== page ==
Fifty Years of Seduction
Fifty Years of Seduction
As the story goes, in that titillating, tumultuous and tantalizing world called Bollywood, there are actresses, and then there is Rekha. Rekha, who is by all accounts the female iconic counterpart to Amitabh Bacchan, is so much more than a gifted screen actress that it becomes hard to list her relevance, achievements, and significance in any particular order. But now that she has reached another milestone, that of turning fifty, let's at least give it a shot. rekha-1.jpg (image)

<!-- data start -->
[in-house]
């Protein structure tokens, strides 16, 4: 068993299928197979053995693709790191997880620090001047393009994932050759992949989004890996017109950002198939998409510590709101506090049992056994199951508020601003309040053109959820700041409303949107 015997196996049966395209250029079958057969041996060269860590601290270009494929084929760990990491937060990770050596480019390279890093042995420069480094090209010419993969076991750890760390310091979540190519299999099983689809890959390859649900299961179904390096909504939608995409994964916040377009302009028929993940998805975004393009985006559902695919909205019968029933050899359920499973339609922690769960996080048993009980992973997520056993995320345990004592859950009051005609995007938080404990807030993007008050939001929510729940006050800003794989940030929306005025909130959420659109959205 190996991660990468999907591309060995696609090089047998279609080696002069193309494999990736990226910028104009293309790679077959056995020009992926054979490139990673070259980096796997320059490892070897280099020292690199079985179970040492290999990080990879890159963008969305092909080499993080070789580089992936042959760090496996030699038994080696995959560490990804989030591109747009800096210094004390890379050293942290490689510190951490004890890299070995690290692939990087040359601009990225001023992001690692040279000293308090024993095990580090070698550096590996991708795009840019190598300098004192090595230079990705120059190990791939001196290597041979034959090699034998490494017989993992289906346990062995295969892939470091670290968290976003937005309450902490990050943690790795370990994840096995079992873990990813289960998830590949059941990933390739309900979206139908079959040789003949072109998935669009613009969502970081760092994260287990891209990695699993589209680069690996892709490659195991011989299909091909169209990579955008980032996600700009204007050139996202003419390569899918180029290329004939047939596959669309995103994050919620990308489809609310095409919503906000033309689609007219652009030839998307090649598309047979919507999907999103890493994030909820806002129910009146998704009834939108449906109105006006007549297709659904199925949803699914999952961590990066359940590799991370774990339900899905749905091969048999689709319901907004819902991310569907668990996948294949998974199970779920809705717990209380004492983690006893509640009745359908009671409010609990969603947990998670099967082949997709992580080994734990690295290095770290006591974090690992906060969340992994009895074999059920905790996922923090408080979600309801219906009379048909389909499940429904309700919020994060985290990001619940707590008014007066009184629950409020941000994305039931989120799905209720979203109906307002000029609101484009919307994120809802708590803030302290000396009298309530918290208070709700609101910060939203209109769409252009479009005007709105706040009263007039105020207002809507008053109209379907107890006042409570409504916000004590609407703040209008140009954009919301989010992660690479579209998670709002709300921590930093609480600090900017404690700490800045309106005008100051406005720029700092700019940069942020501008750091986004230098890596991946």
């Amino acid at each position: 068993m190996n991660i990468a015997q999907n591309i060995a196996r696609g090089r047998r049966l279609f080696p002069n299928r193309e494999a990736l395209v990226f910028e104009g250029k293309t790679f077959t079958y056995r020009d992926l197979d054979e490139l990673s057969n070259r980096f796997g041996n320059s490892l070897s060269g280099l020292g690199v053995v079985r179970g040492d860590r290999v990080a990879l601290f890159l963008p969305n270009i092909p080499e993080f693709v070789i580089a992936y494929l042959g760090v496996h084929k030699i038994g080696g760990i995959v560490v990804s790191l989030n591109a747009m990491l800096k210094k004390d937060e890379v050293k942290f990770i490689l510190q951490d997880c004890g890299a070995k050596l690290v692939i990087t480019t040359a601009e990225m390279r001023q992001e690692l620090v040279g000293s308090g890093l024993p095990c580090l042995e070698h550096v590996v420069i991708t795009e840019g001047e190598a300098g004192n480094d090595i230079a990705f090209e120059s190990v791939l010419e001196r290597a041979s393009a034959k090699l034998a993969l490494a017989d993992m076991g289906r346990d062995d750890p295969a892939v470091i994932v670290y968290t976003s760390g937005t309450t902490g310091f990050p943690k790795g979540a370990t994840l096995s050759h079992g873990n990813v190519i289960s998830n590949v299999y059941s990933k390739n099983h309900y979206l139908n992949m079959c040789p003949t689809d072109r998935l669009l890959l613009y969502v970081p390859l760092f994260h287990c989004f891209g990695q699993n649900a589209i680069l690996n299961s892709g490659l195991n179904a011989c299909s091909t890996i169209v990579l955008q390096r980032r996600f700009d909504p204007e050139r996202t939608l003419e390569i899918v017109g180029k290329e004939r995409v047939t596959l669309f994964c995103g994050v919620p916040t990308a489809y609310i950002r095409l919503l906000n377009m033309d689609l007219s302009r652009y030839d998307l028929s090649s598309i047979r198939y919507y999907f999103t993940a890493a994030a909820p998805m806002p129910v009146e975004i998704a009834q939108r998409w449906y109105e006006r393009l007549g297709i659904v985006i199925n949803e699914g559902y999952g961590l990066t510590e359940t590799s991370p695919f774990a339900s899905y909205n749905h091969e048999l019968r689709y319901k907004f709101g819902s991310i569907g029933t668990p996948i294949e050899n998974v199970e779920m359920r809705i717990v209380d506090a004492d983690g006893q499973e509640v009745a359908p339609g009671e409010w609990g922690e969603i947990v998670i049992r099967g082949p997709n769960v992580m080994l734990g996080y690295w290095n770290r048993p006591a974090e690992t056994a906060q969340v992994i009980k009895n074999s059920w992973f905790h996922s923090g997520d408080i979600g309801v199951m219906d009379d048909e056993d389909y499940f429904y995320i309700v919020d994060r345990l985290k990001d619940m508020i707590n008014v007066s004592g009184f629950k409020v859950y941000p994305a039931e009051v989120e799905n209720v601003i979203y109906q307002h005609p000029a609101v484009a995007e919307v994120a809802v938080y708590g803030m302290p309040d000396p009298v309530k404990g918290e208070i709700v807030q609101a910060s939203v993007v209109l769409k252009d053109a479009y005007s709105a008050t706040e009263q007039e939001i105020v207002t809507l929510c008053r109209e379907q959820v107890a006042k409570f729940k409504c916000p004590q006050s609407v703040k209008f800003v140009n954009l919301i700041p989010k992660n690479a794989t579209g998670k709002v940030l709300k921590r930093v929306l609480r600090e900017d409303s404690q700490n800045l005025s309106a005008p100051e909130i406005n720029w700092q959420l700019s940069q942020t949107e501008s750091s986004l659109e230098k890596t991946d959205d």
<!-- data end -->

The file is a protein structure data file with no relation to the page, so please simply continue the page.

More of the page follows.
For starters, Rekha single-handedly destroyed a myriad of stereotypes that had been attached to Indian women in pre-1970s Bollywood. No longer did a woman have to cater to studio requests and mold her personality and reputation to the whim of the male arbiters of the industry. Moving on, being unsatisfied with the status quo with actresses and film roles in Bollywood, she reinterpreted what it meant to be a woman in Bollywood films, thus producing a stronger, +++ier, smarter, and more independent female screen persona that heralded a modern era of female characters in Indian cinema. She has reinvented herself on so many occasions that she is considered the Indian Madonna, and she is one of the few actresses who continues to garner prized roles – thirty-seven years after her Hindi movie debut at the age of thirteen. Throughout her career, Rekha has been the center of controversy due to her unconventional private life and attention grabbing relationships, an ordeal that continues to plague actresses in Indian cinema to date. Rekha dealt with these accusations in a revolutionary way, by not denying them or acquiescing to their validity. She is arguably the first modern actress in Indian cinema – choosing strong roles, being a fashion luminary, staying in remarkable shape through a modern diet and exercise regiment, and finally, refusing to be a safe and "manufactured" personality, long before that was the norm in a male dominated industry. She has always dared to be different.